I have them right here on my Desktop, so I'll open up exercise files and createcontent, and then frontpage. I am going to copy all of this text and then return to my site. Click Add new content. You can either do that here, or more commonly, you'll do that up here in the shortcut bar. Now I am going to make that a basic page. These are all different content types, again, which we will describe later on in the course. But for now, we just want a basic page. I'll paste in the information that I copied.
I'll put the title up here in the Title field, get rid of the little extra cruft here, scroll down to the bottom, and remember, we want it on the front page, so under Publishing options, it's go Promoted to front page, and Save. Now when we go back to our front page, scroll down a bit, there it is. We now have a homepage. I am going to create one more, just to show you a few features we didn't want to put on the homepage--which in Drupal, by the way, is called the front page. I'll do it on another page, which we will called mission.
The text is from the example file called mission.text, and I am also going to add a graphic, which is mission.jpeg. Again, I go up to Add content and Basic page. I go back to my sample files, open up mission, copy it, and paste it, get rid of the extra bits here, put the title up here.
We could publish this just the way it is, but I want to add that graphic, so I am going to click down here and click Add media. I will navigate back to that graphic file that I have, go up to the Desktop, go to Exercise Files, createcontent, and mission, and Upload. You then have a few options such as what the description should be, and how large you would like that graphic to be. I just change the Description, "Beautiful California beaches," and submit, and there is our graphic.
I will put a little bit of space between the text and the graphic, and here, of course, you could style this however you like. We could add a little bit of italicization. All of this works very much like a word-processing program. You can bold the things, and so on. The last thing I am going to do is I am going to change one of these vertical tab's setting so that we have menu link that goes directly to this. We will do that in the menu setting tab and click Provide a menu link. The main menu item is just going to be called Mission, and the Description will be "What makes us different," and that goes into the Main menu.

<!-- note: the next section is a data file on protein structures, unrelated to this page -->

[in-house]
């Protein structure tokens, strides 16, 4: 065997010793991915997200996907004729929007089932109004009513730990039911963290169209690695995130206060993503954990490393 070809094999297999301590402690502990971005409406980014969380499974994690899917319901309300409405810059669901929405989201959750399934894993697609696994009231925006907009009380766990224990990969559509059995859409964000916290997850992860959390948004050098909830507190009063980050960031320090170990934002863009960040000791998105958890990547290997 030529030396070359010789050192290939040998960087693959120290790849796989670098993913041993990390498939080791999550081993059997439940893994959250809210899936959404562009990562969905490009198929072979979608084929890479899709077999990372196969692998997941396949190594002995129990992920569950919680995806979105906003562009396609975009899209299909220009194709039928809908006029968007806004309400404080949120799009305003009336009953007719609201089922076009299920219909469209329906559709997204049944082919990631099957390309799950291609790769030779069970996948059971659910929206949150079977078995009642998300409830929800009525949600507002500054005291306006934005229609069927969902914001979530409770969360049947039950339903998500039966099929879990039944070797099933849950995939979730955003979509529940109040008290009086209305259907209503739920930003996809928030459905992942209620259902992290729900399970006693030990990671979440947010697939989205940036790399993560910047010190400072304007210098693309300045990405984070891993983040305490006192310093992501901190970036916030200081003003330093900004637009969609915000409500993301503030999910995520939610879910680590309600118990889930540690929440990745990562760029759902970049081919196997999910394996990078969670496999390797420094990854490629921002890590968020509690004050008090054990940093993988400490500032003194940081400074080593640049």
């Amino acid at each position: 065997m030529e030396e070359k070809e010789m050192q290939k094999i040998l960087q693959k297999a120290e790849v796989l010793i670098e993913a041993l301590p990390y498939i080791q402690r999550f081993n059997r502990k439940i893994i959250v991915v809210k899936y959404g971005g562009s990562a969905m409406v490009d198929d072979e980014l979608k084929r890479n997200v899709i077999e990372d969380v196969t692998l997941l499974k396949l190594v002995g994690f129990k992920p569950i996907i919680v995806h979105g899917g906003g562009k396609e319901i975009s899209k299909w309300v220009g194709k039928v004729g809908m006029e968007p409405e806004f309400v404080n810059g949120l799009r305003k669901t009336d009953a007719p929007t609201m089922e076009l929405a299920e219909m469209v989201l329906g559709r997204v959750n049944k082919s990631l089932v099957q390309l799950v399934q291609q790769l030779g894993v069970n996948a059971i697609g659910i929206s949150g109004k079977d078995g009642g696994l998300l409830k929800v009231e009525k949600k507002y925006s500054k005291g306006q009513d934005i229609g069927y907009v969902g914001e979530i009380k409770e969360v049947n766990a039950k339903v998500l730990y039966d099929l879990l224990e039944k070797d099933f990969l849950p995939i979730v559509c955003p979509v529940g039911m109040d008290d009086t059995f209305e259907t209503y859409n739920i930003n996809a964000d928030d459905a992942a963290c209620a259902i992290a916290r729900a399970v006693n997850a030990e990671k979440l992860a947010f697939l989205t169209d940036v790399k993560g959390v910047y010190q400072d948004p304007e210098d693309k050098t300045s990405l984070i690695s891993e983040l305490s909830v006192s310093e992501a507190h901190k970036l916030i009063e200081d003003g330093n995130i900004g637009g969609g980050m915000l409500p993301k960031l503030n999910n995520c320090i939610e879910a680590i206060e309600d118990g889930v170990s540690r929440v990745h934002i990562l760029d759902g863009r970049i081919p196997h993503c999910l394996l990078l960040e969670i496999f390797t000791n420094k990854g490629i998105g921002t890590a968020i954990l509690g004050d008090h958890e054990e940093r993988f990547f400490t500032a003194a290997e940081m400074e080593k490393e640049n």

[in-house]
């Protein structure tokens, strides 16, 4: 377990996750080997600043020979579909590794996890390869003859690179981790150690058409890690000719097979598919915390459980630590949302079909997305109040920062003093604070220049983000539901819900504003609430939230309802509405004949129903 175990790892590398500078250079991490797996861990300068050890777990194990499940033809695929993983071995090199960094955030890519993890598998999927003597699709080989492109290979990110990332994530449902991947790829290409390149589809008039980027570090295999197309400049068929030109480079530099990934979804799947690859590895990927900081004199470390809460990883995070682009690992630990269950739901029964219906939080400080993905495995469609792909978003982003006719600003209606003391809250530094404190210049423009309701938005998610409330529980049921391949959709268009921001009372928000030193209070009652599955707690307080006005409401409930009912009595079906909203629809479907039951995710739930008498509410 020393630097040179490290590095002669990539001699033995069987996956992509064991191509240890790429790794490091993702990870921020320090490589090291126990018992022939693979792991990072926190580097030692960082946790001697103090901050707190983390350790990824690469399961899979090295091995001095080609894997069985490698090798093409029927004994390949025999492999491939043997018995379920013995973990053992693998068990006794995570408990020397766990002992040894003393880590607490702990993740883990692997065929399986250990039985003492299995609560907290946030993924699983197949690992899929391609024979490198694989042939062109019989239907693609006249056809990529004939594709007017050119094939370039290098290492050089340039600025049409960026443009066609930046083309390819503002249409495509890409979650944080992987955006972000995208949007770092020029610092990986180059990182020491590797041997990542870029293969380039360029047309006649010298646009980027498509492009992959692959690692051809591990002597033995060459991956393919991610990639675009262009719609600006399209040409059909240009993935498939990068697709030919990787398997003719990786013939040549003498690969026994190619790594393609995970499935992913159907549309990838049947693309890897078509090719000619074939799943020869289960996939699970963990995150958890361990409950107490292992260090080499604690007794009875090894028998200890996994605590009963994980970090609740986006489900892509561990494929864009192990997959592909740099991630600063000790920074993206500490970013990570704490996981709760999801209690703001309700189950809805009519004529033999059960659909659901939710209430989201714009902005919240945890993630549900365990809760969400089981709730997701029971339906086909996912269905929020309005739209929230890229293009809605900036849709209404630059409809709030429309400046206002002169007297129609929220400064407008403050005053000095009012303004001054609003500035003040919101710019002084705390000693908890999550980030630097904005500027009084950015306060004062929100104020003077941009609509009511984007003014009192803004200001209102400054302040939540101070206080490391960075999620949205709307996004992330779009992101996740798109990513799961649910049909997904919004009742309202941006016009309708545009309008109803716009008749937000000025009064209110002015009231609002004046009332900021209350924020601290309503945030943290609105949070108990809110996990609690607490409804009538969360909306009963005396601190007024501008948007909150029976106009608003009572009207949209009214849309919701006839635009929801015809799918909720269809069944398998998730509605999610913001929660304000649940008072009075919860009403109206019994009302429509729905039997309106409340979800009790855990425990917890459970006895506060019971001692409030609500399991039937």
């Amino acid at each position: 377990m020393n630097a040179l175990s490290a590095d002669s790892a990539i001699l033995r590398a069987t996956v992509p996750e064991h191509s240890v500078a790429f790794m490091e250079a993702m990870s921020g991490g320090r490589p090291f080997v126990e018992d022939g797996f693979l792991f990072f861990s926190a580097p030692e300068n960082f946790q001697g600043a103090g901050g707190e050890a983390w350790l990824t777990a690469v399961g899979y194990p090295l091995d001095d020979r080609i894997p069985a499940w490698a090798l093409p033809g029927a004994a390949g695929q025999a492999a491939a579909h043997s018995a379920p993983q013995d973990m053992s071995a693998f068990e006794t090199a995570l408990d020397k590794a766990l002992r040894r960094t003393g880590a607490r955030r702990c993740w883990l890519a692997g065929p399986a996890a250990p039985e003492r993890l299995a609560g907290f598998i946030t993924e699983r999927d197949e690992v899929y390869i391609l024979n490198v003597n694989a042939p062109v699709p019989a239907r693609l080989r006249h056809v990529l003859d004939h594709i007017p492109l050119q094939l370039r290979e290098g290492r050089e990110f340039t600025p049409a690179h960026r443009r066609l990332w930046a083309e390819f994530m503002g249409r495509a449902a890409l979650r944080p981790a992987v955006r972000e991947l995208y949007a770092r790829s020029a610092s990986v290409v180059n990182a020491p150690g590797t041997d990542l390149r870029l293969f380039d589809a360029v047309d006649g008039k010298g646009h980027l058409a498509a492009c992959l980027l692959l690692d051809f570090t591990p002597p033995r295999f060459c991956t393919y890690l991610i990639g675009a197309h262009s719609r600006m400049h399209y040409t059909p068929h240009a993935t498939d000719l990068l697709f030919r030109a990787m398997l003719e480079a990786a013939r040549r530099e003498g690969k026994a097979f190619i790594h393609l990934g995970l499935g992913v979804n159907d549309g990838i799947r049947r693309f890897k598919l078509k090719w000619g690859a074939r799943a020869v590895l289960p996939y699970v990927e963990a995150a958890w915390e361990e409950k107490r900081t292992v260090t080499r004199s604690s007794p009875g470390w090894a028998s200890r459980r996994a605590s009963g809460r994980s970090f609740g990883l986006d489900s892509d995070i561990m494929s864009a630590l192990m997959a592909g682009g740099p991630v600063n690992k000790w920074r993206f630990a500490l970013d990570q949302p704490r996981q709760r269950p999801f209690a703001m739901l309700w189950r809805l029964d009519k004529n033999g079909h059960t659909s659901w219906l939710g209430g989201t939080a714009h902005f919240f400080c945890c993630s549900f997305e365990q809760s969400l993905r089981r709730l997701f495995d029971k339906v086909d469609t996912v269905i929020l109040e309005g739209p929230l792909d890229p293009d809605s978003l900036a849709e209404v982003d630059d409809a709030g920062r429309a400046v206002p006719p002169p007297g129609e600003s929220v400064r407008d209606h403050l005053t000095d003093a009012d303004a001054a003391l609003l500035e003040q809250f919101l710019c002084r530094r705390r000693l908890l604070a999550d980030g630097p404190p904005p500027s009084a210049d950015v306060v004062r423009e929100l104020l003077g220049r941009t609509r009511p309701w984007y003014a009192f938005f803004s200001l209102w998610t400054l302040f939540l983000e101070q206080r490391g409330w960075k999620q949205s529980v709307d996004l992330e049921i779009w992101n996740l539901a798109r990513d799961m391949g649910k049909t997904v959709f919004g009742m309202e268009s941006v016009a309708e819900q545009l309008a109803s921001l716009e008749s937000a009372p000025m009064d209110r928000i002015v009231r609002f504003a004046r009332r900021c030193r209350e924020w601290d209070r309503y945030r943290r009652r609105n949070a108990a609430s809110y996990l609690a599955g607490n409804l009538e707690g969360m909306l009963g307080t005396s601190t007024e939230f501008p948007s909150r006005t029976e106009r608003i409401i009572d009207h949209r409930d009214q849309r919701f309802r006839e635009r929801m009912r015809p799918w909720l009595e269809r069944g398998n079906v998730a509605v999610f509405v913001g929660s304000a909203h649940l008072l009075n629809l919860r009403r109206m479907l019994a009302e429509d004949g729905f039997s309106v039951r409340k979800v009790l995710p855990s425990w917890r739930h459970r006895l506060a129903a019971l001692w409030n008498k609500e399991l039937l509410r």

Then I'll just go down and save. Now, when we go around our site, you'll notice we have this extra button up here, Mission. Click on it, and it takes us directly to that page. You'll learn more about menus in the video about understanding menus. Now what I just showed you here only took a minute, but it's actually quite a big deal in core Drupal. Drupal Gardens, it's easy; core Drupal, it's hard. That's one more way that Drupal Gardens is easier then core Drupal. I want to go just a little bit further. What if you know HMTL and wanted to do that's not possible using the style text editor? Well, that's not so hard.
We'll click Edit and change from WYSIWYG to HTML. Here, you can make any sorts of HTML changes you like. When you do so, however, you may need to change this from Safe HTML to Full HTML if you find that it's not showing up the way that you want. There is one other thing I want to show you which will save you from a lot of heartbreak. Down here this Revision information, right now when you change a node, you are not saving any old copies of the node, but you can, by simply clicking Revision information and Create new revision, and say "Added a bit of text" or any other sort of description that you would like to add.
Then when you say Save, you can now revert to an old version if that's what you want to do. You see this Revisions tab right here. When you click it, you can go back to the old version before you made the change. There is one last thing that I want to mention, and that's summaries. To do that, I am going to go back to our Content page, and let's just republish a blog post, let's say the sample blog post. I am going to mess with this blog post a little bit, and then I'll unpublished it again. So first, I will publish it and then go back in and edit it.
Now you'll notice at the beginning we have this Edit summary. In order to demonstrate that, I am first going to take this text, and I am going to copy it and paste it a whole bunch of times. Now, if we were to promote this to the front page, as I'll do down here, we really don't want to have that much information showing up on the front page, even though it's important information to have perhaps elsewhere in the site. As we scroll down, we see, this is the beginning of it. Drupal knows to show only a little bit of the text, but you can control how much of that text actually shows.
Let's say we only want to have this first sentence showing. Let's go back and edit it, and we will edit the summary, and then only select that first sentence, like so, copy it, bring it up, and paste. Scroll down and again I make a revision and say "Changed summary," and Save. Now when we go back to our front page, we see it only shows that first paragraph. Once again, I am just going to go in and unpublish that again because we don't really need that garbage stuff on our site. Unpublish and Update.
There. You have just learned an often a lot about creating and managing content in one video. Now that you know all this stuff, you could actually stop the series and just go ahead and create your site. You could fill your site with all of your pictures and text that you need. In fact, we are getting pretty close to the limits of simple competing CMSes like WordPress, but if your aims are more ambitious, keep watching; there is lot that Drupal Gardens can do.
There are currently no FAQs about Drupal Gardens Essential Training.
Access exercise files from a button right under the course name.
Search within course videos and transcripts, and jump right to the results.
Remove icons showing you already watched videos if you want to start over.
Make the video wide, narrow, full-screen, or pop the player out of the page into its own window.
Click on text in the transcript to jump to that spot in the video. As the video plays, the relevant spot in the transcript will be highlighted.